Armageddon? What Armageddon?

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Twopanda says: June 10, 2014 at 6:49 pm “World Cup `Bagsies`” ——————————————- Twopanda’s World …

Comment on Armageddon? What Armageddon? by Castofthousands.

twopanda says:
June 10, 2014 at 6:49 pm

“World Cup `Bagsies`”
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Twopanda’s World Cup bagsie as sponsored by Campbellsmoney.

Teams currently unselected:

Australia
Iran
Japan
Algeria
Nigeria
Honduras
Ecuador
Bosnia and Herzegovina
Greece
Russia

Castofthousands Also Commented

Armageddon? What Armageddon?
redlichtie says:
June 11, 2014 at 4:26 pm

“Kinda lost touch with the “registered office tennis” match…”
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It is an interesting observation nevertheless.

There was a Limeharbour address for Sevco 5088 at one point. The Vine Street address also sounds familiar.

I had got the impression that Field Fisher Waterhouse (Patrick Cannon) were the mechanism by which big hands duped CW. The audio of CW signing various documents has ‘Patrick’ on the other end of the phone confirming he will retain documentation until CW authorises release.

If Sevco 5088 are now registered with FFW it could mean a number of things including:

1. CW has relinquished his claim and has assigned Sevco 5088 to another party.
2. It was always part of the plan that FFW would pick up Sevco 5088.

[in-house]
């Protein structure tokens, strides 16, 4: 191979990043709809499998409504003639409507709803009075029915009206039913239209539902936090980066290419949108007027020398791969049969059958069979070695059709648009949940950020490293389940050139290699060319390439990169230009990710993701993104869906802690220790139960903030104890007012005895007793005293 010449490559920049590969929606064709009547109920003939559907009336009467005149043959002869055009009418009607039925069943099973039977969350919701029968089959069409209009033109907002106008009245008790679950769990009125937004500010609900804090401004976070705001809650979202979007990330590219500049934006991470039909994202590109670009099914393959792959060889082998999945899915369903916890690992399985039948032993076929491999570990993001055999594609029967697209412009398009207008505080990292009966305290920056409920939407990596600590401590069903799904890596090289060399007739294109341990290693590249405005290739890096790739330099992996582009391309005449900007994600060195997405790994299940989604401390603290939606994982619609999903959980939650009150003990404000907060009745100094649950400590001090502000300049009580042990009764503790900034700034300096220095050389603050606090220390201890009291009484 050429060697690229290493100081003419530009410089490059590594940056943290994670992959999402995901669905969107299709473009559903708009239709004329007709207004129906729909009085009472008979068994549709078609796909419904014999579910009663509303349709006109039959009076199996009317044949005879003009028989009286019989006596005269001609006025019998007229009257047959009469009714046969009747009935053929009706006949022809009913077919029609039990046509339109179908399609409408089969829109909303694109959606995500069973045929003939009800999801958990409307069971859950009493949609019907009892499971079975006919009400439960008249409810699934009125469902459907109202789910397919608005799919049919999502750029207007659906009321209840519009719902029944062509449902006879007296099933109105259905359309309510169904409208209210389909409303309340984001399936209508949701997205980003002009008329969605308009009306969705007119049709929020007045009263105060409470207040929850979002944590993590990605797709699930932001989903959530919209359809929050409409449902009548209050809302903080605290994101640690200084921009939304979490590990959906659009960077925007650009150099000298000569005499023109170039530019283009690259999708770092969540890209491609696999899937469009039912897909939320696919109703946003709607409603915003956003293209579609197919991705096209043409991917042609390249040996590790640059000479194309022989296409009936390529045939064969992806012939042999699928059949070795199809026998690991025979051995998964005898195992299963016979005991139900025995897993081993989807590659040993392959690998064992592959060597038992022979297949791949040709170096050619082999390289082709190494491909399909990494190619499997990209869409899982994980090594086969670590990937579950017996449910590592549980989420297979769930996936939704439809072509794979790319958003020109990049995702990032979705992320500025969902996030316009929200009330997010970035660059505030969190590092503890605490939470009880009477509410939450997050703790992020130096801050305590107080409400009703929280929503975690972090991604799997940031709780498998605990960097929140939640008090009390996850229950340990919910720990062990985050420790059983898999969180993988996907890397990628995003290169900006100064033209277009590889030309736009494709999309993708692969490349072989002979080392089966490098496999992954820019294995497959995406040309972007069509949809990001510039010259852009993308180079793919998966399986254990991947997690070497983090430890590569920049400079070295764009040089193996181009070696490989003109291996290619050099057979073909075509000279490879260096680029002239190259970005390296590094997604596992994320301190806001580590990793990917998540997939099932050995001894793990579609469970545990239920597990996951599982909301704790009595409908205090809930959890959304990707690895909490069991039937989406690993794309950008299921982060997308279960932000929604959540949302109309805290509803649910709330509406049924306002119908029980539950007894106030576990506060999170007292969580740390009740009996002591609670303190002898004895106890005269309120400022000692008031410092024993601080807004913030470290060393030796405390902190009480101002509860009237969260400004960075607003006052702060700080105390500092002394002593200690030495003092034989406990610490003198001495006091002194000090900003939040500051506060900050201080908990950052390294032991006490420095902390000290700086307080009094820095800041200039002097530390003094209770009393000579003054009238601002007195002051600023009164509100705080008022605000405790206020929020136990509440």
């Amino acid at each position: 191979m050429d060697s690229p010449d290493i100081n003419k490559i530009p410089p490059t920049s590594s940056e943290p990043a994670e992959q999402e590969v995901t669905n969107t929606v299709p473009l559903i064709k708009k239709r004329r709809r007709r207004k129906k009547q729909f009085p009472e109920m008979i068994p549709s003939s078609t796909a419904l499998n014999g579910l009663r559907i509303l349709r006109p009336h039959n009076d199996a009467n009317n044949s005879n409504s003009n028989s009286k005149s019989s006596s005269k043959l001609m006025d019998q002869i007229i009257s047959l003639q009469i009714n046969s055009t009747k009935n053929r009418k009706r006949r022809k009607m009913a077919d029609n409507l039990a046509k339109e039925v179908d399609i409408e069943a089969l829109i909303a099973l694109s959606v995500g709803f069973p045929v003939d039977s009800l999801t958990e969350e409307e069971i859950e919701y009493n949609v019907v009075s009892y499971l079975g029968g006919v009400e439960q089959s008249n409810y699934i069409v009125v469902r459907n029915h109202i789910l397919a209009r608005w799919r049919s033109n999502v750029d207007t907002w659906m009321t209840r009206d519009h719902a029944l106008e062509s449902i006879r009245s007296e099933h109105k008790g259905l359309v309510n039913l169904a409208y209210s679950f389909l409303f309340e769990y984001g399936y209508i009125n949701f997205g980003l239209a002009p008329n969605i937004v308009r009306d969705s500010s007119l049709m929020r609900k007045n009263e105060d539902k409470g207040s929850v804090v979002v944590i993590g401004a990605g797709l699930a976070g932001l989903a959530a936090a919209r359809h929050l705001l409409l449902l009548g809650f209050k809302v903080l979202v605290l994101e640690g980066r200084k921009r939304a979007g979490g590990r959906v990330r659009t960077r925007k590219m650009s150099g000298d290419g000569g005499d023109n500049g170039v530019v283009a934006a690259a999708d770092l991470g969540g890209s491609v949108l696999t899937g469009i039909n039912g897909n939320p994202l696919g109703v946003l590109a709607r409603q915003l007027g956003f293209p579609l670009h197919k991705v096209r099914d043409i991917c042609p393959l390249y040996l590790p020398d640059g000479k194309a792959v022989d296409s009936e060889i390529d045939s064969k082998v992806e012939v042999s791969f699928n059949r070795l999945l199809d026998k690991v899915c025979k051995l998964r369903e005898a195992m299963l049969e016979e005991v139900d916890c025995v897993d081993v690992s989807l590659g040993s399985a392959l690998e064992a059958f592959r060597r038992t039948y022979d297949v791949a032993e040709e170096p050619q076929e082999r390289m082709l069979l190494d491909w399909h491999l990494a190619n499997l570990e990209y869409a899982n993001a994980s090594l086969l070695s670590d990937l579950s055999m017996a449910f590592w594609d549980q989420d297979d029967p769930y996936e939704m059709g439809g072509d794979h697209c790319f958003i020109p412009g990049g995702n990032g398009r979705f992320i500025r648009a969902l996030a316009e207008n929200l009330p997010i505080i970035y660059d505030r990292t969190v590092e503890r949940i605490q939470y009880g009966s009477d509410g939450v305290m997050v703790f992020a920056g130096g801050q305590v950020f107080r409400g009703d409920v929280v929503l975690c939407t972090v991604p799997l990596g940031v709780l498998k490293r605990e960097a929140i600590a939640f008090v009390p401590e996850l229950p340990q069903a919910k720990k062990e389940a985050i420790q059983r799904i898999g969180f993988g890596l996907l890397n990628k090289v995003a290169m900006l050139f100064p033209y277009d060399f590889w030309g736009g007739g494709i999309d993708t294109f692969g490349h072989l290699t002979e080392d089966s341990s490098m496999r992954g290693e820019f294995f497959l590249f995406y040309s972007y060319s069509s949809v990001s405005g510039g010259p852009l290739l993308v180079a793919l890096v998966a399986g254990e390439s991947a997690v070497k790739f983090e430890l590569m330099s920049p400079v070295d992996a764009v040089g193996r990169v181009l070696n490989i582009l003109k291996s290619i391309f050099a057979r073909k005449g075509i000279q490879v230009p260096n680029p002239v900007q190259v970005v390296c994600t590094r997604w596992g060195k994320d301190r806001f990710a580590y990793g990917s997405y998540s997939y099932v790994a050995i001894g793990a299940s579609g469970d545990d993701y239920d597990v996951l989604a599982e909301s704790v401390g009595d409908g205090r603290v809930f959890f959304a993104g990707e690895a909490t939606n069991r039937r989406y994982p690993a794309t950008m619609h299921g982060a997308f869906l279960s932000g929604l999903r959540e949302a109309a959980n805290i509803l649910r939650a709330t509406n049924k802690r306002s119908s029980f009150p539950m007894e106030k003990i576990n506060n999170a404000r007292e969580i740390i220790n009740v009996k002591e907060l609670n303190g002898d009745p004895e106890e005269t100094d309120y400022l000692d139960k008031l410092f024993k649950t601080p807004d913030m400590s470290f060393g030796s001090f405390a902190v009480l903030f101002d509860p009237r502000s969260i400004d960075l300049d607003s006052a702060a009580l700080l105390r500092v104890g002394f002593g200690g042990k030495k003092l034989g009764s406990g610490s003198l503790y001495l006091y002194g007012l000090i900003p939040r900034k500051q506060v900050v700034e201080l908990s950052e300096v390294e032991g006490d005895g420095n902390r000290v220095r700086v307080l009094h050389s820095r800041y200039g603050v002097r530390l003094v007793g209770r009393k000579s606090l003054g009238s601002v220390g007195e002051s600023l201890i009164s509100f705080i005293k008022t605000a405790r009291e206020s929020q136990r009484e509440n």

3. The duping was in some way time barred meaning that given the passage of time CW’s claim falls.

Any further speculation by me would be mere speculation.


Armageddon? What Armageddon?
Paulmac2 says:
June 11, 2014 at 11:21 am

“The question is did CG buy the football club/the business?…if he did TUPE applies and the associated costs..or did he buy assets only?”
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I am willing to accept that the Rangers business continued following the events of 2012 based on, if nothing else, their continued existence. The TUPE discussion has been enlisted as a metaphor for the nature of this business continuation and different perspectives have been emoted depending on which facet is being observed. However, speaking from the position of a seat on the Glasgow Underground, I am unashamedly a little confused about how a bankrupt business manages to extricate itself from certain death. It may be a perfectly legitimate and well precedented process but like David Attenborough, I am fascinated by the intricacies of the animal kingdom.